BOSTON (CBS/AP) — Lawmakers studying dozens of changes proposed to Massachusetts’ gun laws in the aftermath of the mass shooting in Newtown, Conn., said they hoped to craft a single comprehensive bill that balanced the desire to reduce gun violence with the rights of legitimate gun owners.

WBZ NewsRadio 1030’s Karen Twomey reports

The Legislature’s Committee on Public Safety and Homeland Security held the fifth and final in a series of statewide public hearings Friday, drawing hundreds of people to the Statehouse.

Supporters of tougher gun measures who attended the hearing included Nicole Hockley, Mark Barden, and other parents of children killed at Sandy Hook Elementary School in Newtown, Conn.

“If there is more that we can do to keep guns out of the hands of those who shouldn’t have them, convicted criminals or those whose mental illness endangers others or themselves, it’s just common sense to take those steps,” said Hockley, whose 6-year-old son, Dylan, was among the 20 children who died along with six adults at Sandy Hook Elementary School in December.

“These laws have no real impact on the vast majority of gun owners and purchasers who are responsible, law-abiding citizens,” added Hockley, who testified before the committee along with another Newtown parent, Mark Barden, whose 7-year-old son, Daniel, was also killed in the massacre.

Hockley said she wanted to spare Massachusetts families the “unimaginable heartache and pain” that she has suffered.

“I didn’t sign up for this. This isn’t what I thought was going to be my career for life,” Hockley said outside the hearing. “But this is my life going forward. And I will not falter in that resolve.”

Barden echoed that statement, saying he felt it was his duty to push the legislation.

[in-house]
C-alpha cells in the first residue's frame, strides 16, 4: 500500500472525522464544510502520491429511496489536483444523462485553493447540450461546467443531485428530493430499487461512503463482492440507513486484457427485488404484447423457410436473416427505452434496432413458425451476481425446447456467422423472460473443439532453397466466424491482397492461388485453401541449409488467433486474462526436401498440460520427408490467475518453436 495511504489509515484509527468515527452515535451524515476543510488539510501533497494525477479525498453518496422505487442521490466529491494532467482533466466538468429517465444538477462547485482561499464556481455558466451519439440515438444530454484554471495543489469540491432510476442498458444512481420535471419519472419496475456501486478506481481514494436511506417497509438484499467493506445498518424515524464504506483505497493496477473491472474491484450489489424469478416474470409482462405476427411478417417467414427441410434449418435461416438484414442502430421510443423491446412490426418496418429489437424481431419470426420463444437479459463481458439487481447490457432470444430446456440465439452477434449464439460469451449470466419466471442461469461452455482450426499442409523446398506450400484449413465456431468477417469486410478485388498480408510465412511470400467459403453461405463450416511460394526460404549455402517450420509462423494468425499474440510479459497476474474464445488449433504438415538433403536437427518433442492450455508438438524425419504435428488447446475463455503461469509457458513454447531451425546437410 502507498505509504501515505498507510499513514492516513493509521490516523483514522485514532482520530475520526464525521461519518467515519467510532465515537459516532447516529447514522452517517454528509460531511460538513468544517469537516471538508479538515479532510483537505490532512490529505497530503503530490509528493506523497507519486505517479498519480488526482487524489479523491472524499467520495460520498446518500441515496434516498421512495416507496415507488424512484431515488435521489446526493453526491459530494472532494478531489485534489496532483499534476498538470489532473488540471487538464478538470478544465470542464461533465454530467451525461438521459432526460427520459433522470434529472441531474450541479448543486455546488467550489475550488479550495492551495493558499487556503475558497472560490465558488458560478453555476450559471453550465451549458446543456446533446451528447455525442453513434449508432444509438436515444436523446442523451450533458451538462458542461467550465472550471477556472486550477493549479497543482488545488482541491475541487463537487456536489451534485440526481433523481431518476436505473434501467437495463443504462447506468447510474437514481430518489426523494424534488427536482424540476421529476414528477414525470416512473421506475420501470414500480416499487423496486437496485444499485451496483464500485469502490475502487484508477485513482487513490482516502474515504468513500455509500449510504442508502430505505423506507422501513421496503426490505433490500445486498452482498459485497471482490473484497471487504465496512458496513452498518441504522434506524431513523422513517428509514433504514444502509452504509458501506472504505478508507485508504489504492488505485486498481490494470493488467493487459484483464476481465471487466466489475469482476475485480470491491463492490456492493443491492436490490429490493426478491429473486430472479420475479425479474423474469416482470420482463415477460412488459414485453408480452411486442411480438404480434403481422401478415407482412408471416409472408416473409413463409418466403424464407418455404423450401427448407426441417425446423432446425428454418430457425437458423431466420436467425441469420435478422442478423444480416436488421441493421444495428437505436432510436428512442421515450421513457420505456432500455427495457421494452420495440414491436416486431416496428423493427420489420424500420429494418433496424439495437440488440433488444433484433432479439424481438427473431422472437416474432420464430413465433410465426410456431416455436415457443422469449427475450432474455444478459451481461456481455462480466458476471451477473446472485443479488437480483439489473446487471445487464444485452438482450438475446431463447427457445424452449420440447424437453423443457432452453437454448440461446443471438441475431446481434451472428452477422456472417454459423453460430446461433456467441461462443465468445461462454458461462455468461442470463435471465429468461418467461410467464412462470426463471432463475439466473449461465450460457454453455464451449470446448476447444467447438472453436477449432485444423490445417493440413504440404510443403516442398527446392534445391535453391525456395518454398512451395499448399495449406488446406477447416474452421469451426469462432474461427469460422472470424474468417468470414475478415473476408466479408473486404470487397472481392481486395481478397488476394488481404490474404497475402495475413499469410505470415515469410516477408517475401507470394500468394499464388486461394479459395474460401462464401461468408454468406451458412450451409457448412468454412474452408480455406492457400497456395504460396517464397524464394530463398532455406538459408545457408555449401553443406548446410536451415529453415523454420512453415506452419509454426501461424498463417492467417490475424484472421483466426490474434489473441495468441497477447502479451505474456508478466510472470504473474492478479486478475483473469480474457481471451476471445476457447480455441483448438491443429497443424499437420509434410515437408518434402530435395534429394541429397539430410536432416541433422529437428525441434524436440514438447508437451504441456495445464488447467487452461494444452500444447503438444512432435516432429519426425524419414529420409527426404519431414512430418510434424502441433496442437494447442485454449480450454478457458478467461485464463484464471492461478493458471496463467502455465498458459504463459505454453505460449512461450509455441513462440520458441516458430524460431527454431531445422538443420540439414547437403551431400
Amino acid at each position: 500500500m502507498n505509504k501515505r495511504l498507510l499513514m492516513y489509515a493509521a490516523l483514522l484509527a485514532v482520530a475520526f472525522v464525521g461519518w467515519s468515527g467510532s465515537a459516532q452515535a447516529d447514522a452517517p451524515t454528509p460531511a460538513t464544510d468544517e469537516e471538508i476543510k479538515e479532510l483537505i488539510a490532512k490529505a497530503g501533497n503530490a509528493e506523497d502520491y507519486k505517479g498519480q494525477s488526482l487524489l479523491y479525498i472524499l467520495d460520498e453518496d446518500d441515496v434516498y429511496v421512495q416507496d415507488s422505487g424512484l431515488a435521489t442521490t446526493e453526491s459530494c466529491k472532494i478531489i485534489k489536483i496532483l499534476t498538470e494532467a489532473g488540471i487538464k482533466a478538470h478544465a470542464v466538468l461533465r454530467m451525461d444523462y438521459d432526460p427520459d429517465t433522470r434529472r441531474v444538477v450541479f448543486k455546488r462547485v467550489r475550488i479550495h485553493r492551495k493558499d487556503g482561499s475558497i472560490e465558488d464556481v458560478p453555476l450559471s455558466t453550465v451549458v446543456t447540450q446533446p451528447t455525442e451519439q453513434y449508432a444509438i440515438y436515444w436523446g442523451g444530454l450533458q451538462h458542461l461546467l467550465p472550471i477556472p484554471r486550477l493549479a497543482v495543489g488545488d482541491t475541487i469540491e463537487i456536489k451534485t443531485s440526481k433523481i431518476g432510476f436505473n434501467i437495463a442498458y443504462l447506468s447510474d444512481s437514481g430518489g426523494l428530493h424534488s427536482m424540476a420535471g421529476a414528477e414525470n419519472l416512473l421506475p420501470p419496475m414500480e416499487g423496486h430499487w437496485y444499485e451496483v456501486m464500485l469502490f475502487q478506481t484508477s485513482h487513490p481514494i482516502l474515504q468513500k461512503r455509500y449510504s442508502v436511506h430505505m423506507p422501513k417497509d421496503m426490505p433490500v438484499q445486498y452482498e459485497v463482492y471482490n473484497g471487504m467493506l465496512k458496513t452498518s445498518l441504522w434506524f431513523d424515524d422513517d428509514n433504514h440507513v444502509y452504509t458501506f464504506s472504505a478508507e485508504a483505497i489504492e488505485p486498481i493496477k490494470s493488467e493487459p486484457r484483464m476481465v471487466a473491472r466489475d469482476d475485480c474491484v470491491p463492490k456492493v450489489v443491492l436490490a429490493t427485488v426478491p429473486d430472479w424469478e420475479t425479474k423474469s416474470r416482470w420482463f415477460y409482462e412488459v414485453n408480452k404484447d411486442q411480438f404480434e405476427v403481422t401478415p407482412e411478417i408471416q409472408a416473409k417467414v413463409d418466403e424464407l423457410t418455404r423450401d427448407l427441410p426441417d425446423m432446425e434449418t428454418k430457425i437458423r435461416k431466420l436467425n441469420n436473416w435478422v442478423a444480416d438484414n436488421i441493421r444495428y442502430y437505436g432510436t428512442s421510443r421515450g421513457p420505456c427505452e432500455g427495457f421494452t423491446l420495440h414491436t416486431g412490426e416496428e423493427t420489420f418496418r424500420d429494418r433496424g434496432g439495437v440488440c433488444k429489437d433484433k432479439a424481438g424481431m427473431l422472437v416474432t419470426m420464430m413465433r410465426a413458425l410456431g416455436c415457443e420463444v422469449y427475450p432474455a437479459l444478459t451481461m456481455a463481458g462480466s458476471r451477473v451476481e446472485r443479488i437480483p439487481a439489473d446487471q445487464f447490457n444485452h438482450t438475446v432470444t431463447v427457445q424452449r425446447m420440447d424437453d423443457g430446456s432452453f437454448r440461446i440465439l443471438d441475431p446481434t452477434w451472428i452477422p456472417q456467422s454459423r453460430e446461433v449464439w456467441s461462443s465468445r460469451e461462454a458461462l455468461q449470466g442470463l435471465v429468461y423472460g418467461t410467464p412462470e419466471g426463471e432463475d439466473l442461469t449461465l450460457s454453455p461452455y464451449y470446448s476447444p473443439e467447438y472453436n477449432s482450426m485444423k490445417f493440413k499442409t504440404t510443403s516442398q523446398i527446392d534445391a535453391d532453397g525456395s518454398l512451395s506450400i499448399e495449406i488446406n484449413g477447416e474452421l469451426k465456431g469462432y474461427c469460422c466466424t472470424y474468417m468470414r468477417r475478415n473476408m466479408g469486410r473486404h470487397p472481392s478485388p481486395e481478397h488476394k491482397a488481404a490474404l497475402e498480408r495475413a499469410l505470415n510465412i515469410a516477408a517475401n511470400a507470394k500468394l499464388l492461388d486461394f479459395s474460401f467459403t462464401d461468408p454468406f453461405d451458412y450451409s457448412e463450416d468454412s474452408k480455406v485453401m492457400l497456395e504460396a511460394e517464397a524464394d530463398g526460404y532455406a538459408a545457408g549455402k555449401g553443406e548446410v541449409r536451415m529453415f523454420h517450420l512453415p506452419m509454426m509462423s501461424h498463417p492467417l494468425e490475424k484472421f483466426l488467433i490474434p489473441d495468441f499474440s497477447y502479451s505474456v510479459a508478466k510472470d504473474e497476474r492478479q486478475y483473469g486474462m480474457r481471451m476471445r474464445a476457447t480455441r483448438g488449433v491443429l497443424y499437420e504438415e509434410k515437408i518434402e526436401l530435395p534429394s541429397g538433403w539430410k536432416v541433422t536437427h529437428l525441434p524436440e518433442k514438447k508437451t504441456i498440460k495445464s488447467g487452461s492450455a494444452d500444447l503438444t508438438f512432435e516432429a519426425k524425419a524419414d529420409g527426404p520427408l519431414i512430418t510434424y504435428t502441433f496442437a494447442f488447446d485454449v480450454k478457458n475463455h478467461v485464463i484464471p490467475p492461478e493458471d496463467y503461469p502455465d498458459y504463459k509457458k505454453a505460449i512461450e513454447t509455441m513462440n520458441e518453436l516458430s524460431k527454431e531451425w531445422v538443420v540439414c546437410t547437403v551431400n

“It’s hard to wake up in the morning. Every minute of the day there’s a trigger that reminds you that our children have been murdered. At the same time, I think that’s also what drives us,” Barden said.

Kim Odom, the mother of 15-year-old murder victim Stephen Odom also testified in support of the bills.

“What parent would knowingly expose their child to this danger?” she asked. “We must raise the moral consciousness of our society.”

Boston Mayor Thomas Menino and Gov. Deval Patrick were among the public officials who urged the panel to bring Massachusetts into compliance with a federal law passed after the 2007 Virginia Tech shooting that would allow the state to transmit relevant mental health records to a federal database used in background checks of prospective gun buyers.

A bill filed by Patrick in January also called for increased penalties for people with multiple convictions for possessing illegal firearms; restricting gun owners to purchasing one firearm a month; and clamping down on so-called “straw purchasers” who buy guns legally and then resell them to convicted felons and others barred from owning guns.

“This is not about taking away anybody’s rights. This is about affirming everybody’s right to live in safety without fear of violence,” Patrick said.

While Massachusetts already has some of the nation’s most stringent gun laws, critics said the state’s approach has failed to stem gun violence.

Some argue the legislation goes too far and would punish law-abiding gun owners.

Jim Wallace, president of The Gun Owners Action League of Massachusetts, warned against frivolous new laws that would fail to crack down on criminals who use guns illegally, while penalizing responsible owners.

“The fact that the government is still looking at us as a potential cause of violence is without a doubt one of the biggest slaps in the face that we lawful gun owners could ever take,” said Wallace.

The purchase of a handgun in Massachusetts already involves a 33-step process, Wallace said, including background checks, paperwork, and a review by the local police chief.

Wallace’s group, along with the National Shooting Sports Foundation — a group that represents the interests of hunters — signaled support for the sharing by the state of mental health records of individuals deemed by a court to be a danger to themselves or others.

(TM and © Copyright 2013 CBS Radio Inc. and its relevant subsidiaries. CBS RADIO and EYE Logo TM and Copyright 2013 CBS Broadcasting Inc. Used under license. All Rights Reserved. This material may not be published, broadcast, rewritten, or redistributed. The Associated Press contributed to this report.)

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